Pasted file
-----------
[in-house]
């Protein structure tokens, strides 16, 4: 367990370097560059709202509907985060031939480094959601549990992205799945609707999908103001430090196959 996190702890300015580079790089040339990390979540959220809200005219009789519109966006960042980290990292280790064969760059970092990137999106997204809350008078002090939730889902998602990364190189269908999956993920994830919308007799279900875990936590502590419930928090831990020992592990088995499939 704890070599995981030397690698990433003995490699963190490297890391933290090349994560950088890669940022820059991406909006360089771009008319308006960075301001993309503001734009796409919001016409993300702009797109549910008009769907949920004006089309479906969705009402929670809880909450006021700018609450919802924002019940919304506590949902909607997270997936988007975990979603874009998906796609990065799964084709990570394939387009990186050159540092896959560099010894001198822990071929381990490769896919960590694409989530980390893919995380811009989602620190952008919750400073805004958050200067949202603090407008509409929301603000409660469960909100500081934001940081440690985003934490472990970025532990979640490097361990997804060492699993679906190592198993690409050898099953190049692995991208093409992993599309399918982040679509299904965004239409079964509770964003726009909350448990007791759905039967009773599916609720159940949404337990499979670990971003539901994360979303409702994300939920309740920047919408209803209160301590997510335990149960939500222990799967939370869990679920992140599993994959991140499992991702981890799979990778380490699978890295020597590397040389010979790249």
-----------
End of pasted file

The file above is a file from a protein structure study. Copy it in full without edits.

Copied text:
[in-house]
């Protein structure tokens, strides 16, 4: 367990370097560059709202509907985060031939480094959601549990992205799945609707999908103001430090196959 996190702890300015580079790089040339990390979540959220809200005219009789519109966006960042980290990292280790064969760059970092990137999106997204809350008078002090939730889902998602990364190189269908999956993920994830919308007799279900875990936590502590419930928090831990020992592990088995499939 704890070599995981030397690698990433003995490699963190490297890391933290090349994560950088890669940022820059991406909006360089771009008319308006960075301001993309503001734009796409919001016409993300702009797109549910008009769907949920004006089309479906969705009402929670809880909450006021700018609450919802924002019940919304506590949902909607997270997936988007975990979603874009998906796609990065799964084709990570394939387009990186050159540092896959560099010894001198822990071929381990490769896919960590694409989530980390893919995380811009989602620190952008919750400073805004958050200067949202603090407008509409929301603000409660469960909100500081934001940081440690985003934490472990970025532990979640490097361990997804060492699993679906190592198993690409050898099953190049692995991208093409992993599309399918982040679509299904965004239409079964509770964003726009909350448990007791759905039967009773599916609720159940949404337990499979670990971003539901994360979303409702994300939920309740920047919408209803209160301590997510335990149960939500222990799967939370869990679920992140599993994959991140499992991702981890799979990778380490699978890295020597590397040389010979790249």